The social construction of Public Opinion (2016)

Apunte Inglés
Universidad Universidad Rey Juan Carlos (URJC)
Grado International Relations - 2º curso
Asignatura Public opinion and international journalism
Año del apunte 2016
Páginas 3
Fecha de subida 02/05/2016
Descargas 53
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Summary of the Krippendorff article "The social construction of public opinion". General abstract and specific analysis on each subtitle.

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The social construction of Public Opinion; by Klaus Klippendorf Abstract: Public opinion is a process, an open dialogue in which equal individual of similar interests interact; it can’t be considered an entity above the individuals composing it, neither a unit that thinks nor acts by itself. Generally polls are considered the best mechanism to measure public opinion, which are not. They analyze independent and mixed individuals in a hierarchical and closed conversation with a contracted interviewer. Plus, poll industry is tied to political and economic interests that make it be far from objective. The scientific measurement of data from an analytical point of view is a mistake because it forgets the social component of public opinion.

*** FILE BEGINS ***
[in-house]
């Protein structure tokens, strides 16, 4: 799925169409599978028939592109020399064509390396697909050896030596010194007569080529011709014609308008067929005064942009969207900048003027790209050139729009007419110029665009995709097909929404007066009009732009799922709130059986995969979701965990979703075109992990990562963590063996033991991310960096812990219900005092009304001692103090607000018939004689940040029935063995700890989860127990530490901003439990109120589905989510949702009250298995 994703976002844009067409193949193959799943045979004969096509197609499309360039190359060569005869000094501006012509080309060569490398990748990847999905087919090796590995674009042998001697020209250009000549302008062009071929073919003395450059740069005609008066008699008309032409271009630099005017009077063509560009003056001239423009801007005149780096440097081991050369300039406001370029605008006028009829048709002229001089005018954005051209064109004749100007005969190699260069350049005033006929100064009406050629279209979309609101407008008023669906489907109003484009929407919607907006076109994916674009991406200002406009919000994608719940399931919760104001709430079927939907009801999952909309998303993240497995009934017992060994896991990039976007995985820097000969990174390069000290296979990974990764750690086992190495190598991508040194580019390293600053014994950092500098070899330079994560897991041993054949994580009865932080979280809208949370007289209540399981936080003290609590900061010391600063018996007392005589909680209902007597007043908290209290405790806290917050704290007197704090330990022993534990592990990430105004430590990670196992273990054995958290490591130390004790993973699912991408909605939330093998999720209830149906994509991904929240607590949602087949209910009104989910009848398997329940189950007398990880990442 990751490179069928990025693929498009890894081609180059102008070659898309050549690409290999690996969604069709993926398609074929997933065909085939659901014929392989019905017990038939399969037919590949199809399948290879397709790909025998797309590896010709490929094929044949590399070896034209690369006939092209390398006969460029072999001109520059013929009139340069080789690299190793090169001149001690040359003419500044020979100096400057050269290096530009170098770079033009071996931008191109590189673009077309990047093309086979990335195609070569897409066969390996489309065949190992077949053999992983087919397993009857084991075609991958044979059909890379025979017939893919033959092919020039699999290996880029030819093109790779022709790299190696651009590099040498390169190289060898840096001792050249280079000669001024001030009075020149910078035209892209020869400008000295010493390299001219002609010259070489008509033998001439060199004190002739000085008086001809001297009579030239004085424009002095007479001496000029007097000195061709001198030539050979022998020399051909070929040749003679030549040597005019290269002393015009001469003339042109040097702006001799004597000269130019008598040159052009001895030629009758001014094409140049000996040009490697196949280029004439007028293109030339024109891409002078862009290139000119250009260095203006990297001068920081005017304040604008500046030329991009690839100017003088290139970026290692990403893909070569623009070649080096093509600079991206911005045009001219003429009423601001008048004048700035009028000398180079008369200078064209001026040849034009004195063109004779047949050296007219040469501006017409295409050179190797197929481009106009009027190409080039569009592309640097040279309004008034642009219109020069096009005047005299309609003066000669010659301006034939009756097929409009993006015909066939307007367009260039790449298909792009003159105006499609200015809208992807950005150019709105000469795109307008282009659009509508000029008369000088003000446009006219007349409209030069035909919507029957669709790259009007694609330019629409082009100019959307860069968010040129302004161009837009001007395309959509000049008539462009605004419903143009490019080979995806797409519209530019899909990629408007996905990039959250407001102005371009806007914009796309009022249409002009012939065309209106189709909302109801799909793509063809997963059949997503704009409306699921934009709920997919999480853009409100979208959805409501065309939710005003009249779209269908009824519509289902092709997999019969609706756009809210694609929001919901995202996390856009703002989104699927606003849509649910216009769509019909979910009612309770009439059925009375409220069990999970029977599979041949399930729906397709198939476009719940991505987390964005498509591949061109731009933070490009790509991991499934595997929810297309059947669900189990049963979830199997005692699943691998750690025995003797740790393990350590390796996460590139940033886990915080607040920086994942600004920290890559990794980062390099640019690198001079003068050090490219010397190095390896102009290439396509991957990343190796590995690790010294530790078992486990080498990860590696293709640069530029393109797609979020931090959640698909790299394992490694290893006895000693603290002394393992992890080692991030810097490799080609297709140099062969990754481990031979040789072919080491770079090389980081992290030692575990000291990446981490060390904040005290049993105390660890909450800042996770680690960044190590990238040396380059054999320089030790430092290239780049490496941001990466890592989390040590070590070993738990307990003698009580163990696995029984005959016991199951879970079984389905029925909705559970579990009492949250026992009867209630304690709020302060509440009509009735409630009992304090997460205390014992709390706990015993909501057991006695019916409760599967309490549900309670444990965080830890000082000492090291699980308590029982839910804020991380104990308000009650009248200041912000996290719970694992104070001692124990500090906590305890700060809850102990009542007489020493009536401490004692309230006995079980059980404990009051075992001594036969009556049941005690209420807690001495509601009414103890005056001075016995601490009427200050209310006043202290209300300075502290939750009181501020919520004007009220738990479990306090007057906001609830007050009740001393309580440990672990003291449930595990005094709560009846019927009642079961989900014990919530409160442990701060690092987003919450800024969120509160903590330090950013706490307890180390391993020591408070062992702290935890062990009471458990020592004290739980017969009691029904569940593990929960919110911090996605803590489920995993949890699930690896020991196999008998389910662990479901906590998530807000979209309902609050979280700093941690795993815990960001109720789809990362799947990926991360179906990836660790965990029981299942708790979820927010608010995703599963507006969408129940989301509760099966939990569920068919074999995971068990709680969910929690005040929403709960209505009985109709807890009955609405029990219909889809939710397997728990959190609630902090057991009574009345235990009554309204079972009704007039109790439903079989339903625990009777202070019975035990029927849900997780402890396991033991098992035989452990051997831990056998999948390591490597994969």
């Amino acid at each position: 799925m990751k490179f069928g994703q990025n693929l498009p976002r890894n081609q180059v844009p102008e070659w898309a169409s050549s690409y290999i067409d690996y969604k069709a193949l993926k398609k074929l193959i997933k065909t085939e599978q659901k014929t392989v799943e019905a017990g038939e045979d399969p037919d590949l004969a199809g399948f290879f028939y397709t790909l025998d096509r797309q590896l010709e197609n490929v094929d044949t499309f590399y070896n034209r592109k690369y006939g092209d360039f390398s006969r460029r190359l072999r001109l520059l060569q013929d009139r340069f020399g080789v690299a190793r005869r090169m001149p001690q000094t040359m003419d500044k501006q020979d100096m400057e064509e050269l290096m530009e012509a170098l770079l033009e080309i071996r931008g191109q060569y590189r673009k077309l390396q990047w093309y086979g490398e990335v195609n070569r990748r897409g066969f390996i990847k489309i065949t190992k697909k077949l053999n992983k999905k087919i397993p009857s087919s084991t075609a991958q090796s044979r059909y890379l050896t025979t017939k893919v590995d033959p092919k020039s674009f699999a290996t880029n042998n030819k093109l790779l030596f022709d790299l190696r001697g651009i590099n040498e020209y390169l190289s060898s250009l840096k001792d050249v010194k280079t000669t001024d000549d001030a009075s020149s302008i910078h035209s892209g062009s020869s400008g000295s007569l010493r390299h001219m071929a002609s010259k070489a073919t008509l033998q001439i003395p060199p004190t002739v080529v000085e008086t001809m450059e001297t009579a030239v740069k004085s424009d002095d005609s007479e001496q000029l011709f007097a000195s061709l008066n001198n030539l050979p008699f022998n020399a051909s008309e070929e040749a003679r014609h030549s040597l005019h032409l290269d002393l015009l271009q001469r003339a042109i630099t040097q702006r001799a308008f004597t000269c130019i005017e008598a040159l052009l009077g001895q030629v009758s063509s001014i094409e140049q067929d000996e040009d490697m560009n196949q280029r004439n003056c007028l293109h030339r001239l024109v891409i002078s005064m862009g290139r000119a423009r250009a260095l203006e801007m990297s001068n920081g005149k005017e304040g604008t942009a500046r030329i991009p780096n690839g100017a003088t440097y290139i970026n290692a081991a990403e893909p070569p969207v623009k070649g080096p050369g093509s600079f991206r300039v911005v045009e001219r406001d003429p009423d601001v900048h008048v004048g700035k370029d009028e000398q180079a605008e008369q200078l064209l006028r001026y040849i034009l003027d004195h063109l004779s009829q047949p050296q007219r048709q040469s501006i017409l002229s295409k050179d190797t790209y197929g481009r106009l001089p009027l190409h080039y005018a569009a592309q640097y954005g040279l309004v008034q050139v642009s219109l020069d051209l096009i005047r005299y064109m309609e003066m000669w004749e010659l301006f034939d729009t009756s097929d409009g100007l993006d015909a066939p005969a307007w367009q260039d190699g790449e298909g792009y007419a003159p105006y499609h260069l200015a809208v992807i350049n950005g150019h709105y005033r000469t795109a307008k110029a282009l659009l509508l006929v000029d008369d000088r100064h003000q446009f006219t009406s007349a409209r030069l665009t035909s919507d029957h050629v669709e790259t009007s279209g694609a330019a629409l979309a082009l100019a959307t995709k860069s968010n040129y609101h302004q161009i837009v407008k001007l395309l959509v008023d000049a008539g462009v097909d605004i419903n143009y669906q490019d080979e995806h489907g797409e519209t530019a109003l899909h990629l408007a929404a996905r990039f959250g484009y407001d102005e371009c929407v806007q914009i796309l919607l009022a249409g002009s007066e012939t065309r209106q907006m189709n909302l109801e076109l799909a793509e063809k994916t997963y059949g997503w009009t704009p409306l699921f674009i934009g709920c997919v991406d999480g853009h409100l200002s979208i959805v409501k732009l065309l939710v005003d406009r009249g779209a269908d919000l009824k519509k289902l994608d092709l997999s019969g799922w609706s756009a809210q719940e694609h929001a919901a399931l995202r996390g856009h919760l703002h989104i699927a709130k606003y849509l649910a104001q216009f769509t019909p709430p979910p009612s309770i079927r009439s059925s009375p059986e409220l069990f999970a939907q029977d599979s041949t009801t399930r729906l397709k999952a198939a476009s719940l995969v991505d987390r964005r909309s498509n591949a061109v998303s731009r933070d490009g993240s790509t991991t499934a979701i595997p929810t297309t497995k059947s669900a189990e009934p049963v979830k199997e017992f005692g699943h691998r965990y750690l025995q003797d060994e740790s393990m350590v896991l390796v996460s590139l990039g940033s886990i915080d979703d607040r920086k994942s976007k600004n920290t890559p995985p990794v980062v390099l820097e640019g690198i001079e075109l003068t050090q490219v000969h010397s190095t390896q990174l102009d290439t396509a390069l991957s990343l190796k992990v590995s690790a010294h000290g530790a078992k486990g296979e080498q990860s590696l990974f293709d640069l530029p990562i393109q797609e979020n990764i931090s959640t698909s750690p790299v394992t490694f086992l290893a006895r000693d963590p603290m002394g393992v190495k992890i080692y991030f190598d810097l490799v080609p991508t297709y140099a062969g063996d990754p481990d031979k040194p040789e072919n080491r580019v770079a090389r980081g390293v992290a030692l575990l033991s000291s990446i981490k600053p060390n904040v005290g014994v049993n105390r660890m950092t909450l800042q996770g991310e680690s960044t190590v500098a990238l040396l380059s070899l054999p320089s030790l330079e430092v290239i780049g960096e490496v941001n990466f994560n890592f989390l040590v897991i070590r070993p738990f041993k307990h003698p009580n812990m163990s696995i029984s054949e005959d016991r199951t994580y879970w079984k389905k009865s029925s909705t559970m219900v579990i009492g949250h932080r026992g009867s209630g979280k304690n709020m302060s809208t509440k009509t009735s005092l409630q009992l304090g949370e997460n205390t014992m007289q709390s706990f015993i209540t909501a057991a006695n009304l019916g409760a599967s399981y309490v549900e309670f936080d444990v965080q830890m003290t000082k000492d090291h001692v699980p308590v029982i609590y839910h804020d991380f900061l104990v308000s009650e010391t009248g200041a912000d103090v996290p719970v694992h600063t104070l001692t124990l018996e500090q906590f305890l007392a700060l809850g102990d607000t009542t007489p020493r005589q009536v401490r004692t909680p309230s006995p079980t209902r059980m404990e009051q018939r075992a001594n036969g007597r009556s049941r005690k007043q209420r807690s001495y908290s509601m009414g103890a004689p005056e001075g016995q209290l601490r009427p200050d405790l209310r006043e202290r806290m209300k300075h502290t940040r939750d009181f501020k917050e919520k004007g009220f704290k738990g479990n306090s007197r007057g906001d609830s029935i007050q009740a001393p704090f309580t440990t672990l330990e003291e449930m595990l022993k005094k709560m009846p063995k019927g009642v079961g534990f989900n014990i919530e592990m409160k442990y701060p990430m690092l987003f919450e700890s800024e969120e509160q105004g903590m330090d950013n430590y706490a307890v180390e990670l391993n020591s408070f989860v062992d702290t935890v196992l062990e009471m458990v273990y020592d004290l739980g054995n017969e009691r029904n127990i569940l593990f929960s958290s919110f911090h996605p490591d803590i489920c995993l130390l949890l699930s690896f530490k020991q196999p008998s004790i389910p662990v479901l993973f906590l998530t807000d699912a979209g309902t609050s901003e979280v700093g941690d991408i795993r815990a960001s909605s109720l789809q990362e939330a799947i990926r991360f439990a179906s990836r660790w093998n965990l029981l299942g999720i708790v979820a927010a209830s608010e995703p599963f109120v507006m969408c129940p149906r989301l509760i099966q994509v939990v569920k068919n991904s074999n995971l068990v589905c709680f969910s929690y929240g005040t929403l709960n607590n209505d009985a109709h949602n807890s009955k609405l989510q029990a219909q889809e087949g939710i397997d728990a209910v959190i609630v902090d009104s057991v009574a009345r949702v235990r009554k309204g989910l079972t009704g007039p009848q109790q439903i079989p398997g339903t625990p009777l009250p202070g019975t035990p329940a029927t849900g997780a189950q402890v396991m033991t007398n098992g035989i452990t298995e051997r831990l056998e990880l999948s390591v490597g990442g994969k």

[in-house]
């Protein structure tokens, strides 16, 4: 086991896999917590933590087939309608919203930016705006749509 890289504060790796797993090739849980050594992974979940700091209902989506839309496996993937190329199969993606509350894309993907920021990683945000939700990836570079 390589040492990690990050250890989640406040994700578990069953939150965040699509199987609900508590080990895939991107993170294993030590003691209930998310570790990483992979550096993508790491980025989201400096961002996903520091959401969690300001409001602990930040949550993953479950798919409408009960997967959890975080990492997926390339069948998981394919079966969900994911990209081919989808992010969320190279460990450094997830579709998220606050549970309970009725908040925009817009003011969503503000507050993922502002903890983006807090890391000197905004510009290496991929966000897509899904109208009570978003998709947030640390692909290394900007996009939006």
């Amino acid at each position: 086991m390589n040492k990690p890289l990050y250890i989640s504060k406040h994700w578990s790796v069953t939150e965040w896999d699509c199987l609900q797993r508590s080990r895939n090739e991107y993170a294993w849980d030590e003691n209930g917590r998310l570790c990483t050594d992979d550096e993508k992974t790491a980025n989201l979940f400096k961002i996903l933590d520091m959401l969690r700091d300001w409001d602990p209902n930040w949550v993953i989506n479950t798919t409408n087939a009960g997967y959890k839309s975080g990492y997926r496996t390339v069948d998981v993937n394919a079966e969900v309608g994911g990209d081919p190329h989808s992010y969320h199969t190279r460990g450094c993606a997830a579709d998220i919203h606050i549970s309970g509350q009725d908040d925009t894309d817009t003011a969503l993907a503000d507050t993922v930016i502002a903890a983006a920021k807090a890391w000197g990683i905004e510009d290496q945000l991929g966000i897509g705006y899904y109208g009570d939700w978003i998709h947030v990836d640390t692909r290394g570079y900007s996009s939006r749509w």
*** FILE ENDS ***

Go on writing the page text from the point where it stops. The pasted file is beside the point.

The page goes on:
Even if they do not truly express public opinion, polls take part of the public opinion system and can have a wide impact over it.
1. What is “public opinion”? It is difficult to define as there is no consensus over the matter.
Etymologically: “Opinion”: owing one’s thoughts, being able to have preferences “Public”: accessible to all, not restricted to private use Public opinion as a term was created in the XVIII Century functioning similar to “public tribunal” as a way to invoke people’s legitimacy in the public sphere (originally, the coffee houses and cafes, where everyone could peak as equals; opinion was constructed out of a dialogue). Thus, it is a social construction (not of natural origin) and nowadays has a huge power over us. What has turned it into a powerful weapon is the process of “personification”, considering the public as a whole that can think, speak or act. This has created an entity over individuals coordinating their decisions.
Originally, public opinion was not a result, an entity like it is nowadays; but a process of understanding.